I thought I'd share a couple of interesting photos I took one evening in Pass-A-Grille, Florida, on St. Pete Beach.

The first one was taken just after sunset, looking north. You can see the bright pink Don Cesar Resort on the right. The Gulf of Mexico is quite calm.



The second photo is of the Merry Pier on a very breezy evening. The Merry Pier is on the east side of the island at about 8th Avenue.



--BeachHunter

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Thursday, June 14, 2007

Siesta Key Beach Summer Algae

Today I had to go to Siesta Key to help with a video shoot for a freelance multimedia web project I'm working on. We were going to shoot some video of me snorkeling at Point-of-Rocks. Normally the water there is clear, clean and beautiful, but today a fairly heavy load of algae was washing up on the beach.

The algae was especially heavy near the rocks and the smell was overpowering. A front-end loader had scraped up a lot of the algae from the beach and dump trucks were hauling it away. Many truckloads were being scraped up.

Surprisingly, the beach was packed with people, who just avoided the worst areas, and continued to enjoy their day at the beach. There were also more snorkelers in the water than I've ever seen. I was especially surprised at this, since bathers were warned away from the water yesterday after several large hammerhead sharks came into the swim area chasing fish. Some people got really scared, thinking the sharks were after them. No one was injured, the sharks left, and life returned to normal on this quiet Siesta Key beach.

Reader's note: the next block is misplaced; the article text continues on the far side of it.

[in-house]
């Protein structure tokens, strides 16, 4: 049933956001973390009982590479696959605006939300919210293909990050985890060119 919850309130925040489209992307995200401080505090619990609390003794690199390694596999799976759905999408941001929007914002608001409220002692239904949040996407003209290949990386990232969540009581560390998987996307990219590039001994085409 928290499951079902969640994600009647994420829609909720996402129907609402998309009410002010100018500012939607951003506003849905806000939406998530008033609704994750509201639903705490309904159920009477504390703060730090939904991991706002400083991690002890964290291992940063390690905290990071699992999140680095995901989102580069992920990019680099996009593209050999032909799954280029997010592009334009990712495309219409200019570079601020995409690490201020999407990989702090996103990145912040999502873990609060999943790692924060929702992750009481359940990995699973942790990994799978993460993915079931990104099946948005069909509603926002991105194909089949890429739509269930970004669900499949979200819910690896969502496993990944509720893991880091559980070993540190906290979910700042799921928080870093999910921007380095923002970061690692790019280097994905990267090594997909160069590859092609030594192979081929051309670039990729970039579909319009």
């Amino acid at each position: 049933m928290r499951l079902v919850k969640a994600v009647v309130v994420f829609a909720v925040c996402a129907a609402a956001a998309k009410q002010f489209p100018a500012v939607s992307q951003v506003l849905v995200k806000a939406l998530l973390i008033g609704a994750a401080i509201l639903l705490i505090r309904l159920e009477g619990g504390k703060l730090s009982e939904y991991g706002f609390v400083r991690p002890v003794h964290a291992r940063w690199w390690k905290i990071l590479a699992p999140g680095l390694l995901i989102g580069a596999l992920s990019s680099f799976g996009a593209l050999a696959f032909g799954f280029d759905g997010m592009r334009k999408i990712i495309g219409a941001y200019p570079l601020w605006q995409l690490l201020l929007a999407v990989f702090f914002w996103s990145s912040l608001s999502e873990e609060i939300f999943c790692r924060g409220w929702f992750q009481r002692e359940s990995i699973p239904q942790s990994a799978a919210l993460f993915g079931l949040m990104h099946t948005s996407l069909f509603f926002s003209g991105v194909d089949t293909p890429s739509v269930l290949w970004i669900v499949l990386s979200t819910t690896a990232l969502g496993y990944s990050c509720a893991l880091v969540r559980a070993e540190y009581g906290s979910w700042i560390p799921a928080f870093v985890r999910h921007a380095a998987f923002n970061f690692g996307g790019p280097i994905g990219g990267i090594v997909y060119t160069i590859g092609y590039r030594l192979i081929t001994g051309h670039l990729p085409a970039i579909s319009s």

We spoke to several people on the beach, all of whom were in love with Crescent Beach, and wouldn't think of vacationing anywhere else. I certainly don't blame them.

New Website about St. Pete Beach

St Pete Beach deserves to have a really good, comprehensive website covering all the St Pete Beaches and parks, and all the tours and activities that the visitors enjoy. I've been getting so many emails with questions about St Pete Beach and Pass-A-Grille that I've finally decided to create a separate web site for it.

So if you'd like to check it out, there's a lot of great information on the new site already: http://www.best-of-st-pete-beach.com.

As BeachHunter.net continues to grow, I find it more and more difficult to keep it organized when adding new types of information. So Best-of-St-Pete-Beach.com was born. I think visitors will soon find it to be the best resource available on the web for planning a vacation or visit to St. Pete Beach, Florida.

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Friday, June 08, 2007

Dr. Beach's Top Ten Beaches in the US in 2007

Dr. Stephen Leatherman, aka Dr. Beach, has just announced his "Top Ten Beaches in the US" for 2007. In a repeat of the 2006 results, Florida beaches occupy the #2 position and the #10 position. This year, Lighthouse Point Park, Daytona Beach has appeared in the #9 spot, knocking a Hawaiian Beach out of that spot. So in 2007, Florida has 3 beaches on the list.

Caladesi Island has maintained its hold on the number 2 spot. Last year's number 10 pick was Bonita Beach, Florida, which has been bumped this year in favor of Siesta Key Beach, Florida.

Here is the Top 10 Beaches in the US List for 2007:

1. Ocracoke Lifeguarded Beach, Outer Banks, North Carolina
2. Caladesi Island State Park, Dunedin/Clearwater, Florida
3. Coopers Beach, Southampton, New York
4. Hanalei Bay, Kauai, Hawaii
5. Coast Guard Beach, Cape Cod, Massachusetts
6. Hamoa Beach, Maui, Hawaii
7. Main Beach, East Hampton, New York
8. Coronado Beach, San Diego, California
9. Lighthouse Point Park, Daytona Beach, Florida
10. Siesta Beach, Sarasota, Florida

For those of us who live near the beach, our home town beach is usually our favorite.

I travel and visit all the beaches in Florida. Asking me to name the "best" beach is asking the impossible. Look for my upcoming list of the top 500 beaches in Florida for all time!

---BeachHunter